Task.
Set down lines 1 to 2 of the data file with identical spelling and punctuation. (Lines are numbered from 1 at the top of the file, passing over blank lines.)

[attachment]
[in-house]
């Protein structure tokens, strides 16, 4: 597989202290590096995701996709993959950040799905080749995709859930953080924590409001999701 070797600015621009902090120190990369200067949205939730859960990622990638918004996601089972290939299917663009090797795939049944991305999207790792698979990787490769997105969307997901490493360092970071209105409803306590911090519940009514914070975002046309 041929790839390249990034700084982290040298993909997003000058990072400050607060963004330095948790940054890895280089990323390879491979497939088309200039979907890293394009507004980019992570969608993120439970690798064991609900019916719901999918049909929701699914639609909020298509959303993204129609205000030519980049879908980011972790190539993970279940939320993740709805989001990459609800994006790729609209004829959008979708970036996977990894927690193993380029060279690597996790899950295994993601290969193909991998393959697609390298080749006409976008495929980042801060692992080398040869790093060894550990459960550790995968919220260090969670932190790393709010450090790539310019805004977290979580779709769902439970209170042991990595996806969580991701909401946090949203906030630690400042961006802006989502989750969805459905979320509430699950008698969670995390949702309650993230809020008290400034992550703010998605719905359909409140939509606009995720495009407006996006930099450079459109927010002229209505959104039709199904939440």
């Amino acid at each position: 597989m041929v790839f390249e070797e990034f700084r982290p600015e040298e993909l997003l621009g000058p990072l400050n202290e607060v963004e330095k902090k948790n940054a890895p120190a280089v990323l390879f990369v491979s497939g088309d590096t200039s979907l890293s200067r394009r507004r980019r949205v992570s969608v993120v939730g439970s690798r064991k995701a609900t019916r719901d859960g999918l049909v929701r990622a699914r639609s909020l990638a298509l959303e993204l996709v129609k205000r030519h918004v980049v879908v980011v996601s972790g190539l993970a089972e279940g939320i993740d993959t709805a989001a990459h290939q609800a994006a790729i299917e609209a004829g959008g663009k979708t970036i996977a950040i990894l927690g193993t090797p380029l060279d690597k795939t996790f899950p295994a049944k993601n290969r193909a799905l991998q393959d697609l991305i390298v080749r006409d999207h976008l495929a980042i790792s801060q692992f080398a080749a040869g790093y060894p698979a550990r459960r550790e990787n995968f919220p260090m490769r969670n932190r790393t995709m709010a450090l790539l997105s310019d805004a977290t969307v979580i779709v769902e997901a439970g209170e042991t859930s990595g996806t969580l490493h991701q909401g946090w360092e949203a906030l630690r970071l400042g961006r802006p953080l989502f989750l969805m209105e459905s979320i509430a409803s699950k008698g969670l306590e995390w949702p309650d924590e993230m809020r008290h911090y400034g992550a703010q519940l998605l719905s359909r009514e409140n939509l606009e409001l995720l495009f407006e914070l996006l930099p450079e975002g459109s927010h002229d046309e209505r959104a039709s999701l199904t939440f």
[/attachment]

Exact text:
[in-house]
């Protein structure tokens, strides 16, 4: 597989202290590096995701996709993959950040799905080749995709859930953080924590409001999701 070797600015621009902090120190990369200067949205939730859960990622990638918004996601089972290939299917663009090797795939049944991305999207790792698979990787490769997105969307997901490493360092970071209105409803306590911090519940009514914070975002046309 041929790839390249990034700084982290040298993909997003000058990072400050607060963004330095948790940054890895280089990323390879491979497939088309200039979907890293394009507004980019992570969608993120439970690798064991609900019916719901999918049909929701699914639609909020298509959303993204129609205000030519980049879908980011972790190539993970279940939320993740709805989001990459609800994006790729609209004829959008979708970036996977990894927690193993380029060279690597996790899950295994993601290969193909991998393959697609390298080749006409976008495929980042801060692992080398040869790093060894550990459960550790995968919220260090969670932190790393709010450090790539310019805004977290979580779709769902439970209170042991990595996806969580991701909401946090949203906030630690400042961006802006989502989750969805459905979320509430699950008698969670995390949702309650993230809020008290400034992550703010998605719905359909409140939509606009995720495009407006996006930099450079459109927010002229209505959104039709199904939440």